Hannah Anderson: 'I'm shocked,' 'sick and angry'
UNDATED (NBC) -- Kidnapping survivor Hannah Anderson is speaking out about her ordeal, telling TODAY she feels "shocked" and "sick and angry" about her abductor, James Lee DiMaggio, two months after he killed her mother and brother.
In a TODAY exclusive interview with Savannah Guthrie airing Thursday, Hannah, 16, describes the moment she knew something was wrong after DiMaggio, a family friend, brought her to his home on Aug. 3.
"When I got into the house, he handcuffed me and zip-tied my feet and then sat me down on the couch and told me what his plan was," she told Guthrie. "He told me he was going to kidnap me and take me to Idaho, where my intention was just to carry his backpacks to the river. And that he was gonna live there. And then he'd get me home afterwards."
Hannah says DiMaggio told her that her mother and brother were in the house and alive, and that she feared for her life when he made her play a game of Russian roulette with a gun.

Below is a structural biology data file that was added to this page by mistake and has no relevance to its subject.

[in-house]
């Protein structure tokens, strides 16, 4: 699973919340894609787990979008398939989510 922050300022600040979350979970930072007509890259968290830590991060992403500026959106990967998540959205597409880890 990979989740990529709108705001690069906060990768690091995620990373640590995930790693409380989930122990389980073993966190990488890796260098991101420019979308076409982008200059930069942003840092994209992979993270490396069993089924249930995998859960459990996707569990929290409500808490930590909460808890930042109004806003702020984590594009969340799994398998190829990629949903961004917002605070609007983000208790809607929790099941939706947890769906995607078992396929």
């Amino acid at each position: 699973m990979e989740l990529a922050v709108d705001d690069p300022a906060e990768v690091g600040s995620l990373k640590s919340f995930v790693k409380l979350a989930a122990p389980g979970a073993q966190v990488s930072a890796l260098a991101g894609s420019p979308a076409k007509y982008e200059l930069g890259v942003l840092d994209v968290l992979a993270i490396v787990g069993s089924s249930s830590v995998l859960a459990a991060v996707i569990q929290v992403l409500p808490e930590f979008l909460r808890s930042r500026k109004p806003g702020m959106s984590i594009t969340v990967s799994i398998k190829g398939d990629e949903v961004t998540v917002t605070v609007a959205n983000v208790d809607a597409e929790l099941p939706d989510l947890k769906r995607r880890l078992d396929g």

"When it was my turn, I started crying, and like, was freaking out," she said. "And he said, 'Do you want to play?' And I said, 'No.' And I started crying and then he's like, 'Okay.' And he stopped."
DiMaggio rigged his house to explode into flames, killing Hannah's mother and 8-year-old brother. A weeklong search then commenced for Hannah, a San Diego high school student, captivating the country. She was found and rescued in the backwoods of Idaho, after four horseback riders spotted her with DiMaggio and thought the duo looked out of place.
Hannah had a look of "pure fear" in her eyes, one of the riders told TODAY in an August interview. When they returned home, the riders contacted authorities after seeing the Amber Alert about Hannah's disappearance.
Two months after her ordeal, Hannah says she is "sick, disgusted" and "angry" when she thinks about DiMaggio, and that she feels her abductor, who was ultimately killed by FBI agents in a shootout, got what he deserved.
Hannah also says that the Amber Alert not only saved her life, but has helped in her recovery. "It helped me keep going through healing," she told Guthrie, "knowing that people were looking for me and that they're on my side.”